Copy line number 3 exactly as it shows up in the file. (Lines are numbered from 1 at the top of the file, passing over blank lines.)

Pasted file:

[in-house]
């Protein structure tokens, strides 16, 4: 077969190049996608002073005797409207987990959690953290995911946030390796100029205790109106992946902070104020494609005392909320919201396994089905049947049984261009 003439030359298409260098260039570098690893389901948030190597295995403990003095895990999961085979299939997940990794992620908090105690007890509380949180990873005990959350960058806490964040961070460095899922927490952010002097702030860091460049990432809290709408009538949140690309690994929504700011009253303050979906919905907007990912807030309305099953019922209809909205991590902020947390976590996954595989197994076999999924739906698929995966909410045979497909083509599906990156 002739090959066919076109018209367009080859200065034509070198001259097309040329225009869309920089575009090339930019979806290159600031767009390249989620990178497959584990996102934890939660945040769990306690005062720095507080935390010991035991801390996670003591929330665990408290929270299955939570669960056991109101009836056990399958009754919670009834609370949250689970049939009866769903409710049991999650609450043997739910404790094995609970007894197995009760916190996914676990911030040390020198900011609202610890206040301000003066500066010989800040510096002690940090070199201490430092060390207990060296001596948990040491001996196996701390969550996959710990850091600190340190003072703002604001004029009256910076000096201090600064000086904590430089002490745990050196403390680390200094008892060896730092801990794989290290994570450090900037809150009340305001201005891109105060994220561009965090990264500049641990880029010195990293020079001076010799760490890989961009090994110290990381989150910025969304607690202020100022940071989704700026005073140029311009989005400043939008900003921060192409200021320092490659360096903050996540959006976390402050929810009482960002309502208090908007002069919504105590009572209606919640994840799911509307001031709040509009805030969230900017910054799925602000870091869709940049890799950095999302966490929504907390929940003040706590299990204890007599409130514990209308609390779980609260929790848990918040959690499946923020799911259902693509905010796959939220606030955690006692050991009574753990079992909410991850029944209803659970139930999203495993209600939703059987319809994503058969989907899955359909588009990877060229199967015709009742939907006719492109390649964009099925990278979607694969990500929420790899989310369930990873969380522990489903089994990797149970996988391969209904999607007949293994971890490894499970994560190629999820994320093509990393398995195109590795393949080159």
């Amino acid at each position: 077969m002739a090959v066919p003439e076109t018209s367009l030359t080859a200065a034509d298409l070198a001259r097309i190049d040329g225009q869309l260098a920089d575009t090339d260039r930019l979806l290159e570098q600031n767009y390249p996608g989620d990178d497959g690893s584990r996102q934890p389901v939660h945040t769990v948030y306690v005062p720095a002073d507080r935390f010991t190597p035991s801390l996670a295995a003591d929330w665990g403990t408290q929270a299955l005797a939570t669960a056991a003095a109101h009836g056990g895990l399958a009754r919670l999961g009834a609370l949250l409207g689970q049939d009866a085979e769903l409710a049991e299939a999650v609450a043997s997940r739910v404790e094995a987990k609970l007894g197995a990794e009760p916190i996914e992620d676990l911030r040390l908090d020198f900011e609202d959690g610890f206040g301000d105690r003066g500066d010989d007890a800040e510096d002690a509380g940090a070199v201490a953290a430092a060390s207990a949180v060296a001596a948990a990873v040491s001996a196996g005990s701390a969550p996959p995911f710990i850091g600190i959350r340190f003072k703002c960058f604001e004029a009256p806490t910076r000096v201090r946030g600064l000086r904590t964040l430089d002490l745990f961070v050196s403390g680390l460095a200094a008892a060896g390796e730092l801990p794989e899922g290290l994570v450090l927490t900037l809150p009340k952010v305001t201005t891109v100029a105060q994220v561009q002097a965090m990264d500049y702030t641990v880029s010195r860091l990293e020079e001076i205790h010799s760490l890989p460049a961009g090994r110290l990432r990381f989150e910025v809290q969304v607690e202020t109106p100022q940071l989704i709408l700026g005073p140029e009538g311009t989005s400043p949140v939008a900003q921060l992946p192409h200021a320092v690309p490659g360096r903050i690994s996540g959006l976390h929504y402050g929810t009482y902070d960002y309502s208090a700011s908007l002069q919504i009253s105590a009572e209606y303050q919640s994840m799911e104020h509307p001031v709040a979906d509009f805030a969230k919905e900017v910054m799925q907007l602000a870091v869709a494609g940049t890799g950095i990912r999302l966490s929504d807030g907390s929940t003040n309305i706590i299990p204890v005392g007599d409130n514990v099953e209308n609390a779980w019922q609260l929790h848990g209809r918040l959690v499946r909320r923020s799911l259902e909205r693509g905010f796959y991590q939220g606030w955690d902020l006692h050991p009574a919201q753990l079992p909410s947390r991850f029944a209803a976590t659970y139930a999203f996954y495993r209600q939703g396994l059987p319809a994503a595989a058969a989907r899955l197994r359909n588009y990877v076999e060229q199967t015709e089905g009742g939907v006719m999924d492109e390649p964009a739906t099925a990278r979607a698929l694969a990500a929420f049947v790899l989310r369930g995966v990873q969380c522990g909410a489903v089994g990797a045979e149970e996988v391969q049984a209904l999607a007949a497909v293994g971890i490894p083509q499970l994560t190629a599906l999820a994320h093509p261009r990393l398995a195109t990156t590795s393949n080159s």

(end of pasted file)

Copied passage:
């Amino acid at each position: 077969m002739a090959v066919p003439e076109t018209s367009l030359t080859a200065a034509d298409l070198a001259r097309i190049d040329g225009q869309l260098a920089d575009t090339d260039r930019l979806l290159e570098q600031n767009y390249p996608g989620d990178d497959g690893s584990r996102q934890p389901v939660h945040t769990v948030y306690v005062p720095a002073d507080r935390f010991t190597p035991s801390l996670a295995a003591d929330w665990g403990t408290q929270a299955l005797a939570t669960a056991a003095a109101h009836g056990g895990l399958a009754r919670l999961g009834a609370l949250l409207g689970q049939d009866a085979e769903l409710a049991e299939a999650v609450a043997s997940r739910v404790e094995a987990k609970l007894g197995a990794e009760p916190i996914e992620d676990l911030r040390l908090d020198f900011e609202d959690g610890f206040g301000d105690r003066g500066d010989d007890a800040e510096d002690a509380g940090a070199v201490a953290a430092a060390s207990a949180v060296a001596a948990a990873v040491s001996a196996g005990s701390a969550p996959p995911f710990i850091g600190i959350r340190f003072k703002c960058f604001e004029a009256p806490t910076r000096v201090r946030g600064l000086r904590t964040l430089d002490l745990f961070v050196s403390g680390l460095a200094a008892a060896g390796e730092l801990p794989e899922g290290l994570v450090l927490t900037l809150p009340k952010v305001t201005t891109v100029a105060q994220v561009q002097a965090m990264d500049y702030t641990v880029s010195r860091l990293e020079e001076i205790h010799s760490l890989p460049a961009g090994r110290l990432r990381f989150e910025v809290q969304v607690e202020t109106p100022q940071l989704i709408l700026g005073p140029e009538g311009t989005s400043p949140v939008a900003q921060l992946p192409h200021a320092v690309p490659g360096r903050i690994s996540g959006l976390h929504y402050g929810t009482y902070d960002y309502s208090a700011s908007l002069q919504i009253s105590a009572e209606y303050q919640s994840m799911e104020h509307p001031v709040a979906d509009f805030a969230k919905e900017v910054m799925q907007l602000a870091v869709a494609g940049t890799g950095i990912r999302l966490s929504d807030g907390s929940t003040n309305i706590i299990p204890v005392g007599d409130n514990v099953e209308n609390a779980w019922q609260l929790h848990g209809r918040l959690v499946r909320r923020s799911l259902e909205r693509g905010f796959y991590q939220g606030w955690d902020l006692h050991p009574a919201q753990l079992p909410s947390r991850f029944a209803a976590t659970y139930a999203f996954y495993r209600q939703g396994l059987p319809a994503a595989a058969a989907r899955l197994r359909n588009y990877v076999e060229q199967t015709e089905g009742g939907v006719m999924d492109e390649p964009a739906t099925a990278r979607a698929l694969a990500a929420f049947v790899l989310r369930g995966v990873q969380c522990g909410a489903v089994g990797a045979e149970e996988v391969q049984a209904l999607a007949a497909v293994g971890i490894p083509q499970l994560t190629a599906l999820a994320h093509p261009r990393l398995a195109t990156t590795s393949n080159s």